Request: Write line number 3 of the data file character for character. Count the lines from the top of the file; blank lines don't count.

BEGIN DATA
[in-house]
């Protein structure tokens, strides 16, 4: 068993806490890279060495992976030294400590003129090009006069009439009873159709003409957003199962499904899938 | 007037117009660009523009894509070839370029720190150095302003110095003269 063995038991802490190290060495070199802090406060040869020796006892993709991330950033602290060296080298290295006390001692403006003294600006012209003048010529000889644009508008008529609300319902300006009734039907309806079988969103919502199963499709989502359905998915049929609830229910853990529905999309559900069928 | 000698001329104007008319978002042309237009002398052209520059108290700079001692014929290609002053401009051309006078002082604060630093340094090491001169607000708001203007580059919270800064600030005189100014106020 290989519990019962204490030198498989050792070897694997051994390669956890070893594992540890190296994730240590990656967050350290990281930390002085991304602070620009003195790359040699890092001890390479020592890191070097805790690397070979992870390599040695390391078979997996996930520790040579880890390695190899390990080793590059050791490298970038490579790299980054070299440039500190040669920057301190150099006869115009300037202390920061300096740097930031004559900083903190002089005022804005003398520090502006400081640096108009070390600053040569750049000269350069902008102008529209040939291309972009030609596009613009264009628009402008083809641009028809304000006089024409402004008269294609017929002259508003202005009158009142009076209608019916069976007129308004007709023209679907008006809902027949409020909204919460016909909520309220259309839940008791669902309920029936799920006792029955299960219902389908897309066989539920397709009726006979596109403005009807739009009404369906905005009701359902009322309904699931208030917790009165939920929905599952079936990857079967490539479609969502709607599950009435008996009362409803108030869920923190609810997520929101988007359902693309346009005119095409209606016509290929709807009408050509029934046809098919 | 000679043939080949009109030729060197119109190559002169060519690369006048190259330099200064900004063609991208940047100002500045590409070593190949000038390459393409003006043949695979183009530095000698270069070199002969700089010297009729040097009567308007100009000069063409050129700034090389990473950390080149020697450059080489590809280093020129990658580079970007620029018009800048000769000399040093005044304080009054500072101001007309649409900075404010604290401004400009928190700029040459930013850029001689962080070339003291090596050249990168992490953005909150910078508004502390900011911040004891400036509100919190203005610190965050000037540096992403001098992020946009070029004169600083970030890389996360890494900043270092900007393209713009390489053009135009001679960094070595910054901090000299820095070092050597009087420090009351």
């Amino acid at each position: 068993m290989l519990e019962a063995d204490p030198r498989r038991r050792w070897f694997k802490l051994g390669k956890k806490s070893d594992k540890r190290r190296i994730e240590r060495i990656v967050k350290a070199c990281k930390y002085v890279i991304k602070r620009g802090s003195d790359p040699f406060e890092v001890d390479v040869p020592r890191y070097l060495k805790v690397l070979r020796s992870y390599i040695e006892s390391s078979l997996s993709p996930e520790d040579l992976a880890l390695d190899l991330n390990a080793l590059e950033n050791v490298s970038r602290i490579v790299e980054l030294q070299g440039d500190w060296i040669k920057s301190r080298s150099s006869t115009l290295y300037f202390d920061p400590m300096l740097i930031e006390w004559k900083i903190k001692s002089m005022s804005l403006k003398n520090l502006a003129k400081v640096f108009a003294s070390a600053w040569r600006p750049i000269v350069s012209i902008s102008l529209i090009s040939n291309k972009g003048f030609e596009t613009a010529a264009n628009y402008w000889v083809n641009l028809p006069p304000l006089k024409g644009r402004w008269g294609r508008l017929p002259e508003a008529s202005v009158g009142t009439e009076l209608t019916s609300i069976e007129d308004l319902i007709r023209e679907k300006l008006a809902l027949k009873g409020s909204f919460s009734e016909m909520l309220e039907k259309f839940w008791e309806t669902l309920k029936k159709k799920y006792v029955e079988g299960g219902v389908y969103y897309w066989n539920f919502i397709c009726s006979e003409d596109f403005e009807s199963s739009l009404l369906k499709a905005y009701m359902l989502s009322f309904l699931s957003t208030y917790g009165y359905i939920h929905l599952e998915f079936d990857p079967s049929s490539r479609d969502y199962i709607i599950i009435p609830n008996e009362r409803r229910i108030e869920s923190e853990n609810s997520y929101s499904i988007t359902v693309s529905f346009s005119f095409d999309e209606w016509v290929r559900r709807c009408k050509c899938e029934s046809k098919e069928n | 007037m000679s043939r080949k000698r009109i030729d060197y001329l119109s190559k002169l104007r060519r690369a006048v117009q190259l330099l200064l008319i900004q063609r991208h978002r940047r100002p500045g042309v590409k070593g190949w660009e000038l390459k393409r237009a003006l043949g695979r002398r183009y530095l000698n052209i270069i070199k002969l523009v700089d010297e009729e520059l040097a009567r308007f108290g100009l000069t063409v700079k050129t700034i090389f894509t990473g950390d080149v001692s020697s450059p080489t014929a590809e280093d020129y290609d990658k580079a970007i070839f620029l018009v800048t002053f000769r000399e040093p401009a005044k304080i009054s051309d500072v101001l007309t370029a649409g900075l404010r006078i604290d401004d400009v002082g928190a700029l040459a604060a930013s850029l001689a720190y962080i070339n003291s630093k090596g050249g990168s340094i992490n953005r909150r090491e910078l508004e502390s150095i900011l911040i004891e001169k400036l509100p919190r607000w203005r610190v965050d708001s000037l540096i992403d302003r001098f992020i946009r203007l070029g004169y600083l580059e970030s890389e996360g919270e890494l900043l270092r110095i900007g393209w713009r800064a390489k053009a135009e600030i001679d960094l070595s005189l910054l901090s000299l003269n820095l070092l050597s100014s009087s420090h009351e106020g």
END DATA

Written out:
């Amino acid at each position: 068993m290989l519990e019962a063995d204490p030198r498989r038991r050792w070897f694997k802490l051994g390669k956890k806490s070893d594992k540890r190290r190296i994730e240590r060495i990656v967050k350290a070199c990281k930390y002085v890279i991304k602070r620009g802090s003195d790359p040699f406060e890092v001890d390479v040869p020592r890191y070097l060495k805790v690397l070979r020796s992870y390599i040695e006892s390391s078979l997996s993709p996930e520790d040579l992976a880890l390695d190899l991330n390990a080793l590059e950033n050791v490298s970038r602290i490579v790299e980054l030294q070299g440039d500190w060296i040669k920057s301190r080298s150099s006869t115009l290295y300037f202390d920061p400590m300096l740097i930031e006390w004559k900083i903190k001692s002089m005022s804005l403006k003398n520090l502006a003129k400081v640096f108009a003294s070390a600053w040569r600006p750049i000269v350069s012209i902008s102008l529209i090009s040939n291309k972009g003048f030609e596009t613009a010529a264009n628009y402008w000889v083809n641009l028809p006069p304000l006089k024409g644009r402004w008269g294609r508008l017929p002259e508003a008529s202005v009158g009142t009439e009076l209608t019916s609300i069976e007129d308004l319902i007709r023209e679907k300006l008006a809902l027949k009873g409020s909204f919460s009734e016909m909520l309220e039907k259309f839940w008791e309806t669902l309920k029936k159709k799920y006792v029955e079988g299960g219902v389908y969103y897309w066989n539920f919502i397709c009726s006979e003409d596109f403005e009807s199963s739009l009404l369906k499709a905005y009701m359902l989502s009322f309904l699931s957003t208030y917790g009165y359905i939920h929905l599952e998915f079936d990857p079967s049929s490539r479609d969502y199962i709607i599950i009435p609830n008996e009362r409803r229910i108030e869920s923190e853990n609810s997520y929101s499904i988007t359902v693309s529905f346009s005119f095409d999309e209606w016509v290929r559900r709807c009408k050509c899938e029934s046809k098919e069928n | 007037m000679s043939r080949k000698r009109i030729d060197y001329l119109s190559k002169l104007r060519r690369a006048v117009q190259l330099l200064l008319i900004q063609r991208h978002r940047r100002p500045g042309v590409k070593g190949w660009e000038l390459k393409r237009a003006l043949g695979r002398r183009y530095l000698n052209i270069i070199k002969l523009v700089d010297e009729e520059l040097a009567r308007f108290g100009l000069t063409v700079k050129t700034i090389f894509t990473g950390d080149v001692s020697s450059p080489t014929a590809e280093d020129y290609d990658k580079a970007i070839f620029l018009v800048t002053f000769r000399e040093p401009a005044k304080i009054s051309d500072v101001l007309t370029a649409g900075l404010r006078i604290d401004d400009v002082g928190a700029l040459a604060a930013s850029l001689a720190y962080i070339n003291s630093k090596g050249g990168s340094i992490n953005r909150r090491e910078l508004e502390s150095i900011l911040i004891e001169k400036l509100p919190r607000w203005r610190v965050d708001s000037l540096i992403d302003r001098f992020i946009r203007l070029g004169y600083l580059e970030s890389e996360g919270e890494l900043l270092r110095i900007g393209w713009r800064a390489k053009a135009e600030i001679d960094l070595s005189l910054l901090s000299l003269n820095l070092l050597s100014s009087s420090h009351e106020g």